Toward Understanding Credit Union Special Dividend Policy
As the books closed on 2021, the industry was treated to the traditional flurry of credit union special dividend awards announcements. Against this backdrop, we asked a fundamental question: what should motivate a credit union’s special dividend policy?
The theory of corporate finance can be applied to credit union special dividend policy, albeit with certain adjustments to account for the uniqueness of the credit union structure and its regulation.
When a corporation decides to return capital to shareholders, it has several arrows in its quiver, ranging from paying dividends, stock buybacks, to the redemption of other securities (e.g. warrants, convertible bonds, etc.) linked to shares of the company. Every such case represents a distribution of capital from the company’s coffers – an acknowledgment that the company believes its shareholders can find a better use of the funds than the company itself.
Aside from offering lower rates on loans and higher rates on deposits, credit unions, by contrast, have a single mechanism of distributing capital – special dividends to members. Unlike in the case of the corporation, foregoing a special dividend and reinvesting the funds in the credit union business will not increase the firm’s value for its shareholders. A credit union’s members are not shareholders, and they do not share in the upside of the credit union’s enterprise value. Instead, paying special dividends to members can be an effective way for a credit union to attract new members.
While a corporation has a fiduciary duty to its shareholders, a credit union exists to provide affordable access to credit, with members enjoying the benefits of this mission.
So, is a credit union’s declaration of a special dividend an acknowledgment of its inability to provide affordable access to credit? It may be. It might also result from the lack of demand for such credit, or more recently, an admission that deposit growth is outstripping loan growth. Adding to the equation is a credit union’s requirement to maintain an adequate net worth ratio, which deteriorates when deposits grow faster than the historical ratio of net income to assets.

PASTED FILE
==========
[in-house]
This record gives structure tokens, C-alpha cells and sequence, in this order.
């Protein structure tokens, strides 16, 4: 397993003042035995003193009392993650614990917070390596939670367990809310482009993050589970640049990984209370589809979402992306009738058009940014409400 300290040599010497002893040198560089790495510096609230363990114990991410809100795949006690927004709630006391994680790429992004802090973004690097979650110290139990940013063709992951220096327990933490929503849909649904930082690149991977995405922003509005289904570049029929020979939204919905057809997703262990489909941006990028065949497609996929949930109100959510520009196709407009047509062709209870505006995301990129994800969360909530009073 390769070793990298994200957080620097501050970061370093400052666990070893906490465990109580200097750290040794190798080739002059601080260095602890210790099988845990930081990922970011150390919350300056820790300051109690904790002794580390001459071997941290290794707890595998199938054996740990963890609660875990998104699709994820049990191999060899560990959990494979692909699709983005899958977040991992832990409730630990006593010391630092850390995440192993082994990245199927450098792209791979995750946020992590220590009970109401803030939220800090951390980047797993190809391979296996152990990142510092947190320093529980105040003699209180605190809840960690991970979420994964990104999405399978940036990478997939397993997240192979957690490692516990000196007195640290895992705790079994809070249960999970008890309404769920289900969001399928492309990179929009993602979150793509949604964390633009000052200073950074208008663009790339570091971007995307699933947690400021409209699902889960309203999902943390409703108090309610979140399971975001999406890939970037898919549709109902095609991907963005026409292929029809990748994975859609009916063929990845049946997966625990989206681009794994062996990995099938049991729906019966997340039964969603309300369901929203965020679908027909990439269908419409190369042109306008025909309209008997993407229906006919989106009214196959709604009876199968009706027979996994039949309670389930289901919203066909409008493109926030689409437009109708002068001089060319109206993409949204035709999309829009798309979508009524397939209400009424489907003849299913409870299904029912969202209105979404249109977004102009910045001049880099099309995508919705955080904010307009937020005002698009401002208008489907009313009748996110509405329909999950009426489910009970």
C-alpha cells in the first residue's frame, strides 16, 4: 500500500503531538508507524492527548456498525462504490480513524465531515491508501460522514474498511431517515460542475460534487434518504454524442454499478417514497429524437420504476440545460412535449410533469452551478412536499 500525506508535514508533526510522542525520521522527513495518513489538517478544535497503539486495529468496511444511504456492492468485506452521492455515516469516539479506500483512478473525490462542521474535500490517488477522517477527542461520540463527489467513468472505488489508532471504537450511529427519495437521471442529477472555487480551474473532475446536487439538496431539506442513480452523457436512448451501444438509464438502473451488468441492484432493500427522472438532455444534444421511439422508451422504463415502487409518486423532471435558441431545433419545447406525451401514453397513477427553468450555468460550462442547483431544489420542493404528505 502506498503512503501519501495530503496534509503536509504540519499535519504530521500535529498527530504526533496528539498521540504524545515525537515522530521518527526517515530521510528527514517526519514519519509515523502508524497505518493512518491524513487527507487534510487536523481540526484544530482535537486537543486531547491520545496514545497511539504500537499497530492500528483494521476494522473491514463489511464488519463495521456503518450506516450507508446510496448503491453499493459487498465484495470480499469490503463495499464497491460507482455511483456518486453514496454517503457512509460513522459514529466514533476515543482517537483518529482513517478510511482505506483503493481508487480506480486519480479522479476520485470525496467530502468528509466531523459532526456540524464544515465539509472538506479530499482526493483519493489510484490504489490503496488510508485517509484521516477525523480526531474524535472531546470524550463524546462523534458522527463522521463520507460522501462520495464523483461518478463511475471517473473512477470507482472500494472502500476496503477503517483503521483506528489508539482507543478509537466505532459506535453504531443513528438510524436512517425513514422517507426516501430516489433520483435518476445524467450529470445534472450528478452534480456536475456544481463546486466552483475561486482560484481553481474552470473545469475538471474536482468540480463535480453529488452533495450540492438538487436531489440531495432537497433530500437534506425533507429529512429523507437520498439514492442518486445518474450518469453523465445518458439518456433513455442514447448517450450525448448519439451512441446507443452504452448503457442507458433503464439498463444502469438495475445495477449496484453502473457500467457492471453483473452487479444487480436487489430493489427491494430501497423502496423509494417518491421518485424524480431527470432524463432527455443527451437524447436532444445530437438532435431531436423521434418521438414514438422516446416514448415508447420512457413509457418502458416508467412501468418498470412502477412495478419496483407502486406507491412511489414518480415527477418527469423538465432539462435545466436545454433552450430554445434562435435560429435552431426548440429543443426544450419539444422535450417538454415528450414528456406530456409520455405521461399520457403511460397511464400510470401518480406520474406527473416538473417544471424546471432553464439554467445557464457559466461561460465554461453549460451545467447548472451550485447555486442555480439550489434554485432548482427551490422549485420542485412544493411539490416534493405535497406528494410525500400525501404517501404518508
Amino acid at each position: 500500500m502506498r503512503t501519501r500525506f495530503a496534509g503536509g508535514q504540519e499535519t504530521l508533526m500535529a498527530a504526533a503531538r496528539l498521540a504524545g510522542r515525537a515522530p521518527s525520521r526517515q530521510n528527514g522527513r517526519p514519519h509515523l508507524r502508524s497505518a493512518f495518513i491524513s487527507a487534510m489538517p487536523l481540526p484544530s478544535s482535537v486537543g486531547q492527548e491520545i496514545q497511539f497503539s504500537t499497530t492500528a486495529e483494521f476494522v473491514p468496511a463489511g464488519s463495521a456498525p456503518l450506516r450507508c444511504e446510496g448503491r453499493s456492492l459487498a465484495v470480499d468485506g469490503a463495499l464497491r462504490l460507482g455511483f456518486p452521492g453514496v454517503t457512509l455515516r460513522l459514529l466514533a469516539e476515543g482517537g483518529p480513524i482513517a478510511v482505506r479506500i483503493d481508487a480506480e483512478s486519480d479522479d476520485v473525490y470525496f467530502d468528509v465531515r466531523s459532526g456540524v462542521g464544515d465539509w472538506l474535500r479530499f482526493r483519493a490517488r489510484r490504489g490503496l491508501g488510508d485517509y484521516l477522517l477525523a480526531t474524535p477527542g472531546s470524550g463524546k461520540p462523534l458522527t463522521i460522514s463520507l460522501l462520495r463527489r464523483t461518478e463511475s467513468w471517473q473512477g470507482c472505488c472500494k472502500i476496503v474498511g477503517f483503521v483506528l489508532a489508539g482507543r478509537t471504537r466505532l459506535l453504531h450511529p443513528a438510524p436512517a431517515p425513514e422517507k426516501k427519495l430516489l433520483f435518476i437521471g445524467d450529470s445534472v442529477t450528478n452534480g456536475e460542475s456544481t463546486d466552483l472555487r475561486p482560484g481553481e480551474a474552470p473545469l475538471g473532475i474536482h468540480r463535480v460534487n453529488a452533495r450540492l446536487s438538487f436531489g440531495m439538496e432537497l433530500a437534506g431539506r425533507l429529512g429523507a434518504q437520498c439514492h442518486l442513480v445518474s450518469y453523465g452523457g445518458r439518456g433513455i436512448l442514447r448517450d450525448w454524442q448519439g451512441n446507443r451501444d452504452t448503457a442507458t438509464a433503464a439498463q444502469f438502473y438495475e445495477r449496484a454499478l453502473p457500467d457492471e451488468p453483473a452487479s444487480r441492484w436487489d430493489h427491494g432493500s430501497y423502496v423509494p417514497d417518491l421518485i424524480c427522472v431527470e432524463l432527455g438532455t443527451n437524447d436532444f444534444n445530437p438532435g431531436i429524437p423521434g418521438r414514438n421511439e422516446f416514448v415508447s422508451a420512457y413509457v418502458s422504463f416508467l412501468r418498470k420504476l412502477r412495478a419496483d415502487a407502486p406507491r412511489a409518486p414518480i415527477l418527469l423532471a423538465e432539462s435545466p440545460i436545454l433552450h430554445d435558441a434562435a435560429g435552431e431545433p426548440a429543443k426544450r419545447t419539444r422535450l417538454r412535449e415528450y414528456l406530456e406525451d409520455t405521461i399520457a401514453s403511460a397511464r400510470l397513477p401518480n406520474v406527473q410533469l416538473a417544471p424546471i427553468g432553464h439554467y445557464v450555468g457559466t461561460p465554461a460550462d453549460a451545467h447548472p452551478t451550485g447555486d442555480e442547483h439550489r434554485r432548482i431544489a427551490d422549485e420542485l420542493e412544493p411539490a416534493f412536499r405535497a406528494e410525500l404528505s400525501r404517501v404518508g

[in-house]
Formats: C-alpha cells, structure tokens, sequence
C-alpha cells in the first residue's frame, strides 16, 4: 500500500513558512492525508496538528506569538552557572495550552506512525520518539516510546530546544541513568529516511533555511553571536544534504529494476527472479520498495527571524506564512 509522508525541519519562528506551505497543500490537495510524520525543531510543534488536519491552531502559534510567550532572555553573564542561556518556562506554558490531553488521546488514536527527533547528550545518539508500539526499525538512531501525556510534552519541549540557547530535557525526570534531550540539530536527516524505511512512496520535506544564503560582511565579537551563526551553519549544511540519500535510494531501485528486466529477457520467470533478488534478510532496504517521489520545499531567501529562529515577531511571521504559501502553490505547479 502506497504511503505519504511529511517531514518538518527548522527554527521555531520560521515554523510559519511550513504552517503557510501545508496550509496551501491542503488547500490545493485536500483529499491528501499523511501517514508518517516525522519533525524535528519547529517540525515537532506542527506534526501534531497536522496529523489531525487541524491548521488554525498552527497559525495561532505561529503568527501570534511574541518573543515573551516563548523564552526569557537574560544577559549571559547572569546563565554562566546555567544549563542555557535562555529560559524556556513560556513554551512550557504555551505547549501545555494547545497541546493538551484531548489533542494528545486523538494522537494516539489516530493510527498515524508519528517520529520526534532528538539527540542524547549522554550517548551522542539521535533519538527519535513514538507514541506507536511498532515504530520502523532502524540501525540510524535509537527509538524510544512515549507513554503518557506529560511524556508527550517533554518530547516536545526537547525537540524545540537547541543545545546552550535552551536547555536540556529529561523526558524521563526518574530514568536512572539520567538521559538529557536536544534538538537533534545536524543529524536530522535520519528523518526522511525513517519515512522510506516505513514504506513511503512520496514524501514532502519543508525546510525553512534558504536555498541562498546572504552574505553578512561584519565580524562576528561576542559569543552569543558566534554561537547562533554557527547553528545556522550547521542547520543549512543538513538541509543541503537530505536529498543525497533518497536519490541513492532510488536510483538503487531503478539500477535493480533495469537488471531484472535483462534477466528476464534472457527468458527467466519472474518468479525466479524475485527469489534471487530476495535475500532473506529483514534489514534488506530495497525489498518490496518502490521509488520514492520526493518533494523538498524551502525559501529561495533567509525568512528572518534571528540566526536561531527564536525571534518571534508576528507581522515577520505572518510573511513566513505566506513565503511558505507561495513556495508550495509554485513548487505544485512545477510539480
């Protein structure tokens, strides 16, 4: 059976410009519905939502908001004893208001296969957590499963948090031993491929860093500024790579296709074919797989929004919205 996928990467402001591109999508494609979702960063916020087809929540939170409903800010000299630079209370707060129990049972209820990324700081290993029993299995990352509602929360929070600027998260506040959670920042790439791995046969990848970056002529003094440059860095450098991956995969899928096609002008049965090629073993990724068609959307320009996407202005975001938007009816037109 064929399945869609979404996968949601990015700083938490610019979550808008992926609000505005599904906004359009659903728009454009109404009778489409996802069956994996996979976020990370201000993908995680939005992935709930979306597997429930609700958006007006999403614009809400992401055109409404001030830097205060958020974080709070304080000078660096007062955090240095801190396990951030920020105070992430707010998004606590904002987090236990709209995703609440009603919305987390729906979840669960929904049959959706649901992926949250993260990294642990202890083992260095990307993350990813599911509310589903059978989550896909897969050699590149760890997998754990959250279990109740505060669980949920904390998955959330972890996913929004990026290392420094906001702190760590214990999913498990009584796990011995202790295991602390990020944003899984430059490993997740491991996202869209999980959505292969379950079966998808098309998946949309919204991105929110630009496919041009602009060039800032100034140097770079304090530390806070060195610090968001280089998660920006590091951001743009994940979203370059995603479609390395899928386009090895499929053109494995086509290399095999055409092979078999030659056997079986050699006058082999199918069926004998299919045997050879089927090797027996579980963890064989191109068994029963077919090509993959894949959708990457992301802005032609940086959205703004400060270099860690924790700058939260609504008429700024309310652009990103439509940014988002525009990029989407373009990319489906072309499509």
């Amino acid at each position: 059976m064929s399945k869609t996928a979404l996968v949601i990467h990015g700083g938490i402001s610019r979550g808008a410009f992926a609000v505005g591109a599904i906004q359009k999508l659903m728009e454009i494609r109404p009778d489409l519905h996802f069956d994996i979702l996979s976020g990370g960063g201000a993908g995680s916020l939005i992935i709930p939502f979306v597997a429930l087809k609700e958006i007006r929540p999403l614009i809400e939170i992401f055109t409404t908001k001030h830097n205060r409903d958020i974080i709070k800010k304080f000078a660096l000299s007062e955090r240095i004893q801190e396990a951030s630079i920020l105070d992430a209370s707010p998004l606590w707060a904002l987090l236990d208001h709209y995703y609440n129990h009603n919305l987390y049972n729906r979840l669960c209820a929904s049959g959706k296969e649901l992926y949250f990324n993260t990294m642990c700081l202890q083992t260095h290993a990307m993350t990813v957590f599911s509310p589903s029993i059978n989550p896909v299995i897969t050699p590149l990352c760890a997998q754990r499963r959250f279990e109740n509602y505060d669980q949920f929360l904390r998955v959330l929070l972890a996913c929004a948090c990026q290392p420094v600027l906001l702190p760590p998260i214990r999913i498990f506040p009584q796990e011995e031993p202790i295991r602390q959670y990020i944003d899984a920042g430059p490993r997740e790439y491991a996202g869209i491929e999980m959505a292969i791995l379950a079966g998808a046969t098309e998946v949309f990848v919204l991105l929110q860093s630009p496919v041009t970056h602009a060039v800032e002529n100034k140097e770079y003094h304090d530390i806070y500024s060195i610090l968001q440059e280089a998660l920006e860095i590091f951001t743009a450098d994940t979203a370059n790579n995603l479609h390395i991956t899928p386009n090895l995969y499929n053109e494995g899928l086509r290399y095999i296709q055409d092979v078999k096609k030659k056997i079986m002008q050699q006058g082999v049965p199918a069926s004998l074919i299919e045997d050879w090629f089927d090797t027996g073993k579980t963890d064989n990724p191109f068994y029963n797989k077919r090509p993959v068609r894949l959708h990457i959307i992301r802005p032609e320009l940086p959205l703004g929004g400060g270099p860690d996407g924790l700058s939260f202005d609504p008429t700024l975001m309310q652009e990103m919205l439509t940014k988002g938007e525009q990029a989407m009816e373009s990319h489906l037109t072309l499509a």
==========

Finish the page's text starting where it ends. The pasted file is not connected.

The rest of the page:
A higher net worth ratio equates to lower leverage and thus a lower net income to net worth ratio. The opposite is also true – a lower net worth ratio implies greater leverage and a higher ratio of net income to net worth. All of this must be considered when deciding on the appropriate special dividend policy, as the delicate balance should be maintained at an optimal level. Of course, this will vary by credit union, depending on asset profile and risk appetite.
At Credit Union of Texas (CUTX), we donot pay a special dividend to our members because we believe that CUTX can return member and community value in other ways. More specifically, we offer more competitive interest rates on loans and shares throughout the year and provide meaningful support to the charitable and community causes in the areas that we serve.
When considering whether or not to pay out special dividends to members, CUTX first considers the impact that those funds could have on making positive changes in the community. At Credit Union of Texas, commitment to the communities we serve isn’t just a promise; it’s our purpose. That’s why we’ve invested millions of dollars over the past several years into groups that directly address the needs of our community. Together with our community partners, we’ve witnessed firsthand that these investments offer a much stronger, long-term return than special dividends ever could. Over the years, we’ve created a lasting impact in our communities, making a difference where it’s needed most.